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Volume 8, issue 12
Biogeosciences, 8, 3649–3659, 2011
© Author(s) 2011. This work is distributed under
the Creative Commons Attribution 3.0 License.
Biogeosciences, 8, 3649–3659, 2011
© Author(s) 2011. This work is distributed under
the Creative Commons Attribution 3.0 License.

Research article 14 Dec 2011

Research article | 14 Dec 2011

Aeolian nutrient fluxes following wildfire in sagebrush steppe: implications for soil carbon storage

N. J. Hasselquist1,*, M. J. Germino1,**, J. B. Sankey2,***, L. J. Ingram1,****, and N. F. Glenn2 N. J. Hasselquist et al.
  • 1Department of Biological Sciences, Idaho State University, 921 S 8th Ave, Stop 8007, Pocatello, ID 83209, USA
  • 2Department of Geosciences, Idaho State University-Boise, 322 E. Front St., Suite 240, Boise, ID 83702, USA
  • *current address: Department of Forest Ecology and Management, Swedish University of Agricultural Sciences (SLU), Skogsmarksgrand 1, Umea, 90183, Sweden
  • **current address: USGS Forest and Rangeland Ecosystem Science Center-Snake River Field Station, 970 Lusk St, Boise, ID 83706, USA
  • ***current address: USGS Southwest Geographic Science Center and USA-National Phenology Network, 1955 E 6th St, Tucson, AZ 85721, USA
  • ****current address: Faculty of Agriculture, Food, and Natural Resources, The University of Sydney, 107 Cobbitty Rd, Cobbitty, NSW 2570, Australia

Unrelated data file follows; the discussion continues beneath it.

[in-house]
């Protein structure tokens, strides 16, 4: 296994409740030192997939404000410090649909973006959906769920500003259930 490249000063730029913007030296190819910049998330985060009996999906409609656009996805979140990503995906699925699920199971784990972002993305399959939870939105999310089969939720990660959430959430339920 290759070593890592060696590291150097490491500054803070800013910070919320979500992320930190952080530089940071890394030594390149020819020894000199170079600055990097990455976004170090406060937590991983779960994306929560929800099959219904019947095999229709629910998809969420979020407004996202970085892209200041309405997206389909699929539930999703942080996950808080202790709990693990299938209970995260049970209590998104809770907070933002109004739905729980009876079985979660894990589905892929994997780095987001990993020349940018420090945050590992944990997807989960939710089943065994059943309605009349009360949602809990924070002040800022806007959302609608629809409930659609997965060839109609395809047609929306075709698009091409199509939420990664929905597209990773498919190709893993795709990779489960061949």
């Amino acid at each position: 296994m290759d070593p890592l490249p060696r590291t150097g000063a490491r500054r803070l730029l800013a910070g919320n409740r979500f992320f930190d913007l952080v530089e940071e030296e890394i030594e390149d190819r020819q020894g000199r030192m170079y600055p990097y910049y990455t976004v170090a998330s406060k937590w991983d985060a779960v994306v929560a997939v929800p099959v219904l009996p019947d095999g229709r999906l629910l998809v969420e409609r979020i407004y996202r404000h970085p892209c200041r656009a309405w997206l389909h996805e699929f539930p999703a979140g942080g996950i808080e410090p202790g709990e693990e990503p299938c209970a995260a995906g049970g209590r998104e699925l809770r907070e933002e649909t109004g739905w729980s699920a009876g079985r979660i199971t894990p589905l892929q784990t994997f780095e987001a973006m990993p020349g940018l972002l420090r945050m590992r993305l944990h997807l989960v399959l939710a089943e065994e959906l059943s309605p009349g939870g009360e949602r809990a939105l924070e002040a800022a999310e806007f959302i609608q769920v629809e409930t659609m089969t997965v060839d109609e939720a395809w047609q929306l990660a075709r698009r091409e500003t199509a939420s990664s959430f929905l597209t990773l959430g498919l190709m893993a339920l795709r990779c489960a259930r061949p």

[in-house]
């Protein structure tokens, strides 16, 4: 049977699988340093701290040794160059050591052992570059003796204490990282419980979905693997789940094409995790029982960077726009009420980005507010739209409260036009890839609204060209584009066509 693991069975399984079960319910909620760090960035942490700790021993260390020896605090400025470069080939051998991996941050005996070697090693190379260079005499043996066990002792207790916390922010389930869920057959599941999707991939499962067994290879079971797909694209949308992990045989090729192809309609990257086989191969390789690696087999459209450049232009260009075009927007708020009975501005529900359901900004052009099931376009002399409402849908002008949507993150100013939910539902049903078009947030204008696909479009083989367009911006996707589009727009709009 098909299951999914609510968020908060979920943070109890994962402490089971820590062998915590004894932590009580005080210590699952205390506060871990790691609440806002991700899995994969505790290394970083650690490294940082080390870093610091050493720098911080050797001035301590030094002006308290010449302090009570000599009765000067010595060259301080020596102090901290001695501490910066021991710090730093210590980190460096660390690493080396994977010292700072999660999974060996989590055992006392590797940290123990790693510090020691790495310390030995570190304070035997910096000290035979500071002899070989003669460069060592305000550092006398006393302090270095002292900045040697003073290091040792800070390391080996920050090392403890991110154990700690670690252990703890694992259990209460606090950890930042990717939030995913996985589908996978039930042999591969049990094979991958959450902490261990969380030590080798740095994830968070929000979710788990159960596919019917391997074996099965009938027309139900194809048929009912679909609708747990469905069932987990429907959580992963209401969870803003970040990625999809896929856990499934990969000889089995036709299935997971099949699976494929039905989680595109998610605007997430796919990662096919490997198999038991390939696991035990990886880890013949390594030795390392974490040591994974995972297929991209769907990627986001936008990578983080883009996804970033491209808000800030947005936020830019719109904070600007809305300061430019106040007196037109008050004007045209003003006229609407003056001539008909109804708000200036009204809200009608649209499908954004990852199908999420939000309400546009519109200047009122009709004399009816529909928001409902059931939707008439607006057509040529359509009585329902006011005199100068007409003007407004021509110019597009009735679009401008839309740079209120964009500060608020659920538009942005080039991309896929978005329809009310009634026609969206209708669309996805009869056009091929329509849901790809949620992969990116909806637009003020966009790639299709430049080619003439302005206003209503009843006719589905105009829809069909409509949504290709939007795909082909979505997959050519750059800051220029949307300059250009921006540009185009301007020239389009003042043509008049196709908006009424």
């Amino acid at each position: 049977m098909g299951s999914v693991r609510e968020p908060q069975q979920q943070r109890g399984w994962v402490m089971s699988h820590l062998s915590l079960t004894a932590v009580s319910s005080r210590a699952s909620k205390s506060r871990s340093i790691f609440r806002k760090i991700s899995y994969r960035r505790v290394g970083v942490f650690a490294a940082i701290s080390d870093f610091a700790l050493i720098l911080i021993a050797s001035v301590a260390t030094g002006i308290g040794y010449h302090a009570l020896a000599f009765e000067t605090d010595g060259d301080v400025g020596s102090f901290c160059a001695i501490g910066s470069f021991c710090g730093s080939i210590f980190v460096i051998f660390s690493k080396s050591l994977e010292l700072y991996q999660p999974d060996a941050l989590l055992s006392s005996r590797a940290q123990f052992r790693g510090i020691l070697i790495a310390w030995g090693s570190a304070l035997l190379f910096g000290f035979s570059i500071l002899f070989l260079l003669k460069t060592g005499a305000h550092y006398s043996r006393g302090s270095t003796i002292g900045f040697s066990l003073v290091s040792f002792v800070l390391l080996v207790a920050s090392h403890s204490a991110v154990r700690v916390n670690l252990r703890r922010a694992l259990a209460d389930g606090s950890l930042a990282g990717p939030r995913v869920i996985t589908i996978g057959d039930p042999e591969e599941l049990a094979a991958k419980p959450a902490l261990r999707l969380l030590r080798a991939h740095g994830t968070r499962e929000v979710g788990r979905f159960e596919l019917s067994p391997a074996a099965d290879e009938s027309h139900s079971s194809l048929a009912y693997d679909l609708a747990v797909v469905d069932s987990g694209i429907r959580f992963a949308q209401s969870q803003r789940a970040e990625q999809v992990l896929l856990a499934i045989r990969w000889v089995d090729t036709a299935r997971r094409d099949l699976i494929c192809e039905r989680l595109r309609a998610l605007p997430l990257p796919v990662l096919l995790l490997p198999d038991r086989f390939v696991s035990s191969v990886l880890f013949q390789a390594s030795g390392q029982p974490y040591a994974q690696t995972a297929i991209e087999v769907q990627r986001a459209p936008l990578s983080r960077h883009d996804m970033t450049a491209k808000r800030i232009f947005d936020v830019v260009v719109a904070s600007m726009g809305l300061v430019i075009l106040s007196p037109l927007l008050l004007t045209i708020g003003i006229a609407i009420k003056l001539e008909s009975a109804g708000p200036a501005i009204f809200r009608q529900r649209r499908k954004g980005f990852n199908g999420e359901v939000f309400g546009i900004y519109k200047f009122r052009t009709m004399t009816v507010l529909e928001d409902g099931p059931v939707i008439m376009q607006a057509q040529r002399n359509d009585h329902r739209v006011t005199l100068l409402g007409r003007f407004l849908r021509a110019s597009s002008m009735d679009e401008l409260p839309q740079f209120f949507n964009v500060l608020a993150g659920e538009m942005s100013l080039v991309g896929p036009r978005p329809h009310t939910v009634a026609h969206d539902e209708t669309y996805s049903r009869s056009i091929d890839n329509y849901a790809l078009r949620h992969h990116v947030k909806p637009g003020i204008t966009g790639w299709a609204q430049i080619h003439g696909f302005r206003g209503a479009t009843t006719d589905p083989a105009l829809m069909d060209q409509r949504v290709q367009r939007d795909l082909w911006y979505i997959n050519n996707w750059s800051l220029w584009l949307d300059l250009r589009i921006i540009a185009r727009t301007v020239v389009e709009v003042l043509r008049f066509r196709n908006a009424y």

Abstract. Pulses of aeolian transport following fire can profoundly affect the biogeochemical cycling of nutrients in semi-arid and arid ecosystems. Our objective was to determine horizontal nutrient fluxes occurring in the saltation zone during an episodic pulse of aeolian transport that occurred following a wildfire in a semi-arid sagebrush steppe ecosystem in southern Idaho, USA. We also examined how temporal trends in nutrient fluxes were affected by changes in particle sizes of eroded mass as well as nutrient concentrations associated with different particle size classes. In the burned area, total carbon (C) and nitrogen (N) fluxes were as high as 235 g C m−1 d−1 and 19 g N m−1 d−1 during the first few months following fire, whereas C and N fluxes were negligible in an adjacent unburned area throughout the study. Temporal variation in C and N fluxes following fire was largely attributable to the redistribution of saltation-sized particles. Total N and organic C concentrations in the soil surface were significantly lower in the burned relative to the unburned area one year after fire. Our results show how an episodic pulse of aeolian transport following fire can affect the spatial distribution of soil C and N, which, in turn, can have important implications for soil C storage. These findings demonstrate how an ecological disturbance can exacerbate a geomorphic process and highlight the need for further research to better understand the role aeolian transport plays in the biogeochemical cycling of C and N in recently burned landscapes.

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